Iryna Dovhan: (through translator) It’s very important to have media attention, it’s very important for us to deliver a message that there is war going on in Ukraine, and it’s not a civil war, it’s a Russian aggression. So we just need to publicise this as much as we can. I would like to, I would hope that what I told you, will evoke compassion, and that you will understand how strongly I feel about helping people who are treated like animals, and I would like to repeat that this is happening in Europe, and this is not a much talked, this topic is not much talked about and I hope that you will just help me, help us, to deliver this message, that people need help, and at every opportunity we would be grateful if you could just mention this.

Dr Andrew Foxall: Thank you. Question, gentleman at the back please.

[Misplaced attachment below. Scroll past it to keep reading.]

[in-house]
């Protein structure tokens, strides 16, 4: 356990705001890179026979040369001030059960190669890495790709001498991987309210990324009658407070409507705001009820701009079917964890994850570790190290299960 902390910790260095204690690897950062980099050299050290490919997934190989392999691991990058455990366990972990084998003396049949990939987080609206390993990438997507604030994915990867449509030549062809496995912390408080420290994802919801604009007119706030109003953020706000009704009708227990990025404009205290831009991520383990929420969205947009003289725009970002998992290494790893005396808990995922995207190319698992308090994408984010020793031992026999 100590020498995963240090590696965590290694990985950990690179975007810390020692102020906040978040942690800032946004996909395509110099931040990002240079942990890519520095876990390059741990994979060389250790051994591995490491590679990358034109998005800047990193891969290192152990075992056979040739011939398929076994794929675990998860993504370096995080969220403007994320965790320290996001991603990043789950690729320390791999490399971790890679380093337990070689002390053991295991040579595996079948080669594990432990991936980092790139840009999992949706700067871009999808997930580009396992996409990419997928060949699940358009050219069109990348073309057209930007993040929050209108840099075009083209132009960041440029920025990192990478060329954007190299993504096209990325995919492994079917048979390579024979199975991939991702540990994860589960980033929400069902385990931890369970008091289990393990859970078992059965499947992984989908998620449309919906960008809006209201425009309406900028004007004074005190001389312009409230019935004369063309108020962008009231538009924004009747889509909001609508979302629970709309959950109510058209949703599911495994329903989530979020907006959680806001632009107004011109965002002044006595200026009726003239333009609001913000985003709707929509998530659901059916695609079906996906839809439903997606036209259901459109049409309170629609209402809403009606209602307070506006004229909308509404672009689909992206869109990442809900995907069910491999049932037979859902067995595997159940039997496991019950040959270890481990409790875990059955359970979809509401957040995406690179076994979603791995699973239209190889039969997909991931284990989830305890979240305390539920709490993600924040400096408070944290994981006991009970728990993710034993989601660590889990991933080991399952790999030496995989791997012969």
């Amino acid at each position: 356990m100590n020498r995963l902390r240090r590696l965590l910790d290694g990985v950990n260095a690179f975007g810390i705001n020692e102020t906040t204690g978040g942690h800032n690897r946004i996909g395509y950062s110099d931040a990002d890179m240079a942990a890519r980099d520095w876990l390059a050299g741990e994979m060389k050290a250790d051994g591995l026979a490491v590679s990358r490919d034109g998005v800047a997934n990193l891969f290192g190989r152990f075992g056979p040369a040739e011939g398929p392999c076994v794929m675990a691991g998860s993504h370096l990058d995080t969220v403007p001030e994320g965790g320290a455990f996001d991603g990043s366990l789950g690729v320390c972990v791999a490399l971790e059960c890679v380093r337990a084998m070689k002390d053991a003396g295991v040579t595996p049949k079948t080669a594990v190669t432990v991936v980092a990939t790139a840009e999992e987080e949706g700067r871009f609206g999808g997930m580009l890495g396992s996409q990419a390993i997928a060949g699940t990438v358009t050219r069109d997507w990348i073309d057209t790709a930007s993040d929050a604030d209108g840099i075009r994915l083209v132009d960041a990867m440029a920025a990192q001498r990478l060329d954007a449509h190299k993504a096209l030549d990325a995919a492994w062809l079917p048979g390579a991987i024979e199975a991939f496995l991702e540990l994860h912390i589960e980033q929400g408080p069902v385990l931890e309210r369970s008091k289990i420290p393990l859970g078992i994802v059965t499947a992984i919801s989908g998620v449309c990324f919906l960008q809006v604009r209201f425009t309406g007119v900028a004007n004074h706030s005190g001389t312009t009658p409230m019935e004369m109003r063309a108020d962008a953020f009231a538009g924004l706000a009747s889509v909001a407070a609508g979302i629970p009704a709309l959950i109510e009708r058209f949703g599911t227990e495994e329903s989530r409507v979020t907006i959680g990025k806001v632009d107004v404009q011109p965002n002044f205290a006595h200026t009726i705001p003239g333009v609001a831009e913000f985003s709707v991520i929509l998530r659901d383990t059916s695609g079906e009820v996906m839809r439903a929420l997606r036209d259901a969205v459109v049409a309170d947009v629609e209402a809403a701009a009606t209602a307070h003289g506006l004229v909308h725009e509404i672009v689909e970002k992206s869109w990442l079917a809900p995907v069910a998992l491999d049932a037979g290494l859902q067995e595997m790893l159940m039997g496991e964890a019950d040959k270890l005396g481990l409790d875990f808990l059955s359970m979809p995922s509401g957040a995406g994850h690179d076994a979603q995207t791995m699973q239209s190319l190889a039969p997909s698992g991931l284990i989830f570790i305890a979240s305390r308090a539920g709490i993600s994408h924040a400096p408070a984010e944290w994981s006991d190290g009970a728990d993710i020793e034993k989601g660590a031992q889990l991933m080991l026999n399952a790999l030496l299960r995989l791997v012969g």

Audience Member 2: Thanks, my name is [inaudible] I’m working for the Financial Times. Thank you so much for your very moving testimonies about the [inaudible] prisoners in the occupied territories in [inaudible]. I wanted to ask you about the role of women in society in Donbass, and how that’s being shaped by the conflict, and how the last time I was in Donbass it was 2013 before the conflict started, I could see there was a very high male mortality rate due to alcoholism and various industrial accidents, women seemed to be pretty much running the day to day society there, although the men were still in the top government jobs, and I would like [inaudible] to comment and that and how the picture has developed in Donbass in the occupied territories, bearing in mind that a lot of people have left those territories, and people we see as the spokesmen tend to be men, what is the role of women in society behind the occupied territories, and the men that we say, one of our pannelists mentioned that the soldiers came in from Chechyna, from [inaudible] and elsewhere, the men that we see in positions of power, they pretty much imported form the Russian federation, or is there local representation?